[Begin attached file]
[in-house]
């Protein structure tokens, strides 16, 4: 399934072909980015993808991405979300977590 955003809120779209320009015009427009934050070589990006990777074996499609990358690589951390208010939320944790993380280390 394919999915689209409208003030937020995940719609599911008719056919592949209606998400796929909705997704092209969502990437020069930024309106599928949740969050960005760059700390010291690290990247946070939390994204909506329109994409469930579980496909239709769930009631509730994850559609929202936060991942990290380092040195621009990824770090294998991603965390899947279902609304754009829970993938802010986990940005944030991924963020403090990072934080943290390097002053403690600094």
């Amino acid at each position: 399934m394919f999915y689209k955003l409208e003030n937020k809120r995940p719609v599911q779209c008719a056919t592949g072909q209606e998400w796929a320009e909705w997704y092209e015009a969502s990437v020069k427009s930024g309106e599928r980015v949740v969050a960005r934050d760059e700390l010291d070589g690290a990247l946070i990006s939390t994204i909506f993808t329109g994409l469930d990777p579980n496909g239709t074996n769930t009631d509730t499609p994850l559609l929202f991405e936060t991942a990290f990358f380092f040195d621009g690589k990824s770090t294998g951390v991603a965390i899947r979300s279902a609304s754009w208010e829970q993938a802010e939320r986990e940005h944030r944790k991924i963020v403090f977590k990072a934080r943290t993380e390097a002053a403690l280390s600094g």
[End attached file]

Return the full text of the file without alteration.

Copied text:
[in-house]
């Protein structure tokens, strides 16, 4: 399934072909980015993808991405979300977590 955003809120779209320009015009427009934050070589990006990777074996499609990358690589951390208010939320944790993380280390 394919999915689209409208003030937020995940719609599911008719056919592949209606998400796929909705997704092209969502990437020069930024309106599928949740969050960005760059700390010291690290990247946070939390994204909506329109994409469930579980496909239709769930009631509730994850559609929202936060991942990290380092040195621009990824770090294998991603965390899947279902609304754009829970993938802010986990940005944030991924963020403090990072934080943290390097002053403690600094």
């Amino acid at each position: 399934m394919f999915y689209k955003l409208e003030n937020k809120r995940p719609v599911q779209c008719a056919t592949g072909q209606e998400w796929a320009e909705w997704y092209e015009a969502s990437v020069k427009s930024g309106e599928r980015v949740v969050a960005r934050d760059e700390l010291d070589g690290a990247l946070i990006s939390t994204i909506f993808t329109g994409l469930d990777p579980n496909g239709t074996n769930t009631d509730t499609p994850l559609l929202f991405e936060t991942a990290f990358f380092f040195d621009g690589k990824s770090t294998g951390v991603a965390i899947r979300s279902a609304s754009w208010e829970q993938a802010e939320r986990e940005h944030r944790k991924i963020v403090f977590k990072a934080r943290t993380e390097a002053a403690l280390s600094g």